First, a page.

Operators take plunge in Congo

Several service providers are prospering in the fast-growing but unpredictable telecoms market of the Democratic Republic of Congo, writes Paul Hamilton of the World Markets Research Centre

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By  Richard Agnew Published  November 28, 2004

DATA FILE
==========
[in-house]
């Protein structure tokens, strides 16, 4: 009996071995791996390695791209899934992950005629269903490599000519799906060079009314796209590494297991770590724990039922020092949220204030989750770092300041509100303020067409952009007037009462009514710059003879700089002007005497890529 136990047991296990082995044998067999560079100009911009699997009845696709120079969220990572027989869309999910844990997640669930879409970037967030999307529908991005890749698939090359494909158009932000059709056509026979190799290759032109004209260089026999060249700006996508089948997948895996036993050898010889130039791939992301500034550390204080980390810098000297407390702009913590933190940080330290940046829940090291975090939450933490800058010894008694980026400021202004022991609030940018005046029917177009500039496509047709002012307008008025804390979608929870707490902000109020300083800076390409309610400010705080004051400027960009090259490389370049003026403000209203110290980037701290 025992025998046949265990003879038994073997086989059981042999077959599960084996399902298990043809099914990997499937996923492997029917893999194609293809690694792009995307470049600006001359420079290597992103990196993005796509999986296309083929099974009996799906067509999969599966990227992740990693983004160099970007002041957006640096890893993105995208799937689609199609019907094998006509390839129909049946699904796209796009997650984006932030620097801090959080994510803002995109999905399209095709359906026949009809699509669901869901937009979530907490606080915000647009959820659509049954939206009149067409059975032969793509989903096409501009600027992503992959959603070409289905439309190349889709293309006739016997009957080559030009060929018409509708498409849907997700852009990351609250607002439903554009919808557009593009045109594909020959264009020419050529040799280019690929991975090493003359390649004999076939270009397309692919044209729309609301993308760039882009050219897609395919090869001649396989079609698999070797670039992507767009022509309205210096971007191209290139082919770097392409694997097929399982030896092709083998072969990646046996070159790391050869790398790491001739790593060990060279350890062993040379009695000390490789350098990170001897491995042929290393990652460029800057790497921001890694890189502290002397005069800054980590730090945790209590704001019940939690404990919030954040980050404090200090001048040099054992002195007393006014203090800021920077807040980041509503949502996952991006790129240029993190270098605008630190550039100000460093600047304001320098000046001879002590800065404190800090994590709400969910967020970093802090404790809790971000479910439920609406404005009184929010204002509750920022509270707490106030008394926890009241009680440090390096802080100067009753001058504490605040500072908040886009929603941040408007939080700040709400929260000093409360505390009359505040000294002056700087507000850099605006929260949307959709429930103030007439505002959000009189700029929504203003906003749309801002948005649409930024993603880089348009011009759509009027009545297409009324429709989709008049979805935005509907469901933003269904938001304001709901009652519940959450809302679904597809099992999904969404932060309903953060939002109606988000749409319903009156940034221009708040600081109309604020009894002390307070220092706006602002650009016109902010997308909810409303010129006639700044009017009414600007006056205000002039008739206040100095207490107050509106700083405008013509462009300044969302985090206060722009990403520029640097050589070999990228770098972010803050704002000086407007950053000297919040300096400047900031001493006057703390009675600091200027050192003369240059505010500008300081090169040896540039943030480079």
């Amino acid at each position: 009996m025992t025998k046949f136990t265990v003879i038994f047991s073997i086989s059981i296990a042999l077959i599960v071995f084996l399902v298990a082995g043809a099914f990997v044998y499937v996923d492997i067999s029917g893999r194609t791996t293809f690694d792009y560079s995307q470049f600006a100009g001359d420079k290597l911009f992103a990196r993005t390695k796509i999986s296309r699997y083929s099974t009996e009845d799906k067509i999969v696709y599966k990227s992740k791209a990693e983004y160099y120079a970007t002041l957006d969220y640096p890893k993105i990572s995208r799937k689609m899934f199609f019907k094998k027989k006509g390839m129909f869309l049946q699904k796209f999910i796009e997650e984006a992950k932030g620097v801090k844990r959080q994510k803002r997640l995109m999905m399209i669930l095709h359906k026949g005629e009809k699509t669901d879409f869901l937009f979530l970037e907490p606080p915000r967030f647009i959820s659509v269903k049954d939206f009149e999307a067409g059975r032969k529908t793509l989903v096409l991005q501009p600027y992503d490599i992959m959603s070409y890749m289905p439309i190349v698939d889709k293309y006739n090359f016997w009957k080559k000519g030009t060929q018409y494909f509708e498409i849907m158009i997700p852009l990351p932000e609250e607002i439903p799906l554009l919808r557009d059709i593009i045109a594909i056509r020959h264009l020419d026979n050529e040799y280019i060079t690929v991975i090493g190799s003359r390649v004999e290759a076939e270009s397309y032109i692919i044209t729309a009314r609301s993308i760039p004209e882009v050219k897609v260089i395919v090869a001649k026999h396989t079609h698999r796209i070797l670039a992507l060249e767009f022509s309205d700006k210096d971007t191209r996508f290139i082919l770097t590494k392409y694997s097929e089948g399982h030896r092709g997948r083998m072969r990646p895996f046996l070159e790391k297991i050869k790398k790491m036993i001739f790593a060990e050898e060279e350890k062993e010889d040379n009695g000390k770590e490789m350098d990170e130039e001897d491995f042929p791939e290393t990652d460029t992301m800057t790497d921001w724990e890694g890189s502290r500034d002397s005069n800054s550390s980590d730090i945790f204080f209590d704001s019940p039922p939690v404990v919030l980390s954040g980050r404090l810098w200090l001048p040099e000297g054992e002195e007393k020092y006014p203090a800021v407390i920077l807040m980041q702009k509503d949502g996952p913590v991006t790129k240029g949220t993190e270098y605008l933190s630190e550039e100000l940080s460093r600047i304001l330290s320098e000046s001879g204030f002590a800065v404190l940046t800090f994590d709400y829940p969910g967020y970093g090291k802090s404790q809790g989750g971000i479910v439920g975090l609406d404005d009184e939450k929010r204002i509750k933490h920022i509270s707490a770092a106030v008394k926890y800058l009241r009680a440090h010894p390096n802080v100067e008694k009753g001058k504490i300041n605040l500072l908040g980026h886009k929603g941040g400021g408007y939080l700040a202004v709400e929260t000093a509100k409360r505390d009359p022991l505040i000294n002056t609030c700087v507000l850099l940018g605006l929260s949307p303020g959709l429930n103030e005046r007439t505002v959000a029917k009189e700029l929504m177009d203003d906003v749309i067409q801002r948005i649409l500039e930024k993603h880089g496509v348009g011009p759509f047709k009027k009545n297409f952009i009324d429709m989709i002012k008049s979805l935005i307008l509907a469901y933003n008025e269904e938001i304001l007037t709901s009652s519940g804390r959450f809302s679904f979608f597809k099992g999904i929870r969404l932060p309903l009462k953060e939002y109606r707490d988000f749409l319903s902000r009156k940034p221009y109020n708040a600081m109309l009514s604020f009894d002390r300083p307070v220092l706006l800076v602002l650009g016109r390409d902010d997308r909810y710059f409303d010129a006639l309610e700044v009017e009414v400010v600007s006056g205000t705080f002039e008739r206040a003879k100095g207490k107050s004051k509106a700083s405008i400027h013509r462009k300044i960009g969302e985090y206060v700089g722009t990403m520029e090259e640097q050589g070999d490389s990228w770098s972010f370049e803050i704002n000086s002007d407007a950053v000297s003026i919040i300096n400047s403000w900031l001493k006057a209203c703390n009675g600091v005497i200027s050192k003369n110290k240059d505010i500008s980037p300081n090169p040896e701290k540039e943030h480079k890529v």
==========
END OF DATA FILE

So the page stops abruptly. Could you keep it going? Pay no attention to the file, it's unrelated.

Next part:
|~|base-station1.gif|~||~|By Paul Hamilton The Democratic Republic of Congo (DRC) offers a challenging environment for investors, considering its uncertain security situation, risks entailed in the upcoming elections, unclear regulations and numerous licensing, interconnection and spectrum allocation difficulties. However, a few key foreign operators that have been able to overcome these difficulties are being rewarded with rapid subscriber growth. Roughly the size of Western Europe and with a population — 58.3 million — similar to that of France, the DRC is a vast, sparsely populated country with some two-thirds of the population living in rural areas. Politically, the country is currently administrated by a two-year transitional government of national unity, which formally took power in July 2003, with incumbent President Joseph Kabila staying on as head of state. The interim government will administrate the country pending the first democratic elections since 1960. The Pretoria Accord has paved the way for the withdrawal of all foreign armies involved in the Congolese civil war, as well as a slowdown of the conflict in nearly all parts of the vast country, apart from the North-East and East. However, in light of two recent attempted coup d’états and a new rebellion in the East, a serious question mark has been raised over the future of the transitional government and the long-awaited elections in mid-2005. A greater degree of regulatory certainty will be introduced to the sector following the creation in 2002 of a new industry regulator, the Autorité de Régulation des Postes et des Télécommunications du Congo (ARPTC). The new regulator will help to address the licensing, numbering, spectrum allocation and interconnection difficulties encountered by the existing operators. Nevertheless, most foreign telecoms investors have entered the Congolese market through joint ventures with existing operators in order to mitigate the investment risks and successfully navigate the prevailing business environment. The most notable of these have been the entry of Vodacom in partnership with Congolais Wireless Network, as well as Millicom and Chinese and Korean investors in partnership with the state-owned fixed-line incumbent operator, Office Congolais des Postes et Telecoms (OCPT). There is a large, suppressed demand for communications in DRC, not just from the under-served and often still internally displaced population, but also from companies and organisations with deep pockets — the military, non-governmental organisations (NGOs) and mining companies tapping the country’s vast mineral resources. Furthermore, significant growth across the hydrocarbon, forestry, construction and manufacturing sectors, together with evidence of a growth in external trade, is driving demand for domestic and international communications. DRC was the sixth largest cellular market in sub-Saharan Africa at the end of December 2003. Having grown from 560,000 subscribers in December 2002 to one million subscribers in December 2003, it is continuing this rapid growth trajectory, rising to some 1,425,000 three months later, by March 2004. Fixed-Line and Rural Telephony Formerly known as Zaïre, DRC once had a teledensity of 0.08 main lines per 100 people, but due to a general decay and dilapidation of the network — much of which was further destroyed during the civil war that followed after 1997 — this has dropped to 0.02 lines per 100. According to the ITU, OCPT had some 10,000 fixed lines by end-2003, of which between 3000 and 4000 were operational by early 2004. Within Kinshasa, a number of private-sector operators have been established using fixed-wireless networks. These operators include Africanus.net, InterConnect, Raga, Afrinet and Roffe Hitech. Principally ISPs, these operators offer wireless local loop (WLL), international voice over IP (VoIP) and predominantly serve corporates for data-connectivity and internet access. They typically use satellite international links, combining very small aperture terminals (VSAT) and fixed wireless access to provide upstream and downstream connectivity. Cellular Market In 1986, DRC was the first African country to install a cellular network — the analogue AMPS system operated by Comcell (later to become Telecel). The Congolese cellular market is now not only one of the largest in sub-Saharan Africa, it is also among the fastest growing. By reaching the one million-subscriber mark by the end of December 2003, it became the sixth largest market in the region after South Africa (16.86 million), Nigeria (3.15 million), Kenya (2.56 million), Côte d'Ivoire (1.2 million) and Cameroon (1.1 million). With the total subscriber base increasing by 42.5% in the first three months of 2004 alone to 1.425 million, the market is still in an early stage of growth. The compound annual growth rate (CAGR) of DRC’s cellular market has grown from 20% in 1998/99 to 78.6% in 2002/3. Moreover, with cellular penetration standing at 1.89% by December 2003, this indicates there is substantial growth potential left in the market. By 2004, cellular networks will cover the main cities and transport routes, principally from Kinshasa to Matadi, and also the southern cities en route to Lubumbashi via Mbuji-Mayi. Satellite Transmission The OCPT has little in the way of transmission infrastructure outside Kinshasa and DRC poses vast distances to span, with little operational infrastructure such as roads or electricity. The Panaftel network built during the 1980s used to link Kinshasa with Matadi to the South-West and Zambia to the South-East by analogue microwave, although the operational status of this is not clear. As a result, operators need to deploy their own digital transmission infrastructure. The pattern of network roll-out provides a telling insight into how operators are overcoming such operational difficulties. In order to reach new towns and expand their networks countrywide, the two leading mobile operators have invested in satellite transmission. MSI Cellular — now re-branded as Celtel — announced in February 2002 that it had bought satellite operator LinkAfrica from Intercel and is also building a microwave transmission network across parts of the country. Nine months later, Vodacom International signed a five-year contract with Intelsat to lease capacity on the Intelsat IS-904 satellite and carry traffic to and from more than 20 base stations and switching centres around and inside the DRC,Tanzania and Mozambique. Crucially, the contract covered the implementation of a satellite backbone network and a point-to-point plesiochronous digital hierarchy (PDH) microwave radio network for short-haul applications in urban environments. Outlook and Implications Remarkable progress has been made on the political transition front and economic prospects remain good for DRC as it stands to received US$3.9 billion in financial assistance from the international community between 2004 and 2006. Of this sum, 70% is expected to be invested in basic infrastructure, while the remainder is earmarked for social programmes and poverty reduction. Furthermore, the country could qualify as soon as 2005 for debt relief under the Bretton Woods Heavily Indebted Poor Countries initiative and could receive debt relief amounting to US$9 billion out of a total external public debt of US$10.6 billion at the end of 2003. However, DRC remains subject to a plethora of risks, including government mismanagement, widespread corruption, insurgency and secessionist movements. First and foremost, a significant setback in the peace process and resumption in armed conflict will inflict a serious blow to economic growth. The major risks to economic growth in the DRC are that of a severe deterioration of the political and security situation ahead of the 2005 general elections. Instability in the eastern part of the country and internal bickering within some of the ex-rebel movements indicate that Congolese security and political stability are still fragile. Another major downside economic risk is that of delays in disbursement of external funds, which would push back massive infrastructure-rebuilding programmes. There are numerous upside risks as well. Investments could surprise on the upside, as investors might be willing to take higher risks and enter the DRC early, even before the elections scheduled to take place in mid-2005, to take advantage of its vast riches. If the government privatises the companies in charge of airports, trains, communications, railways and ports over the next 12 months, we could see much higher investment rates and stronger economic growth. Paul Hamilton is a telecoms consultant at the World Markets Research Centre, a leading provider of country intelligence.||**||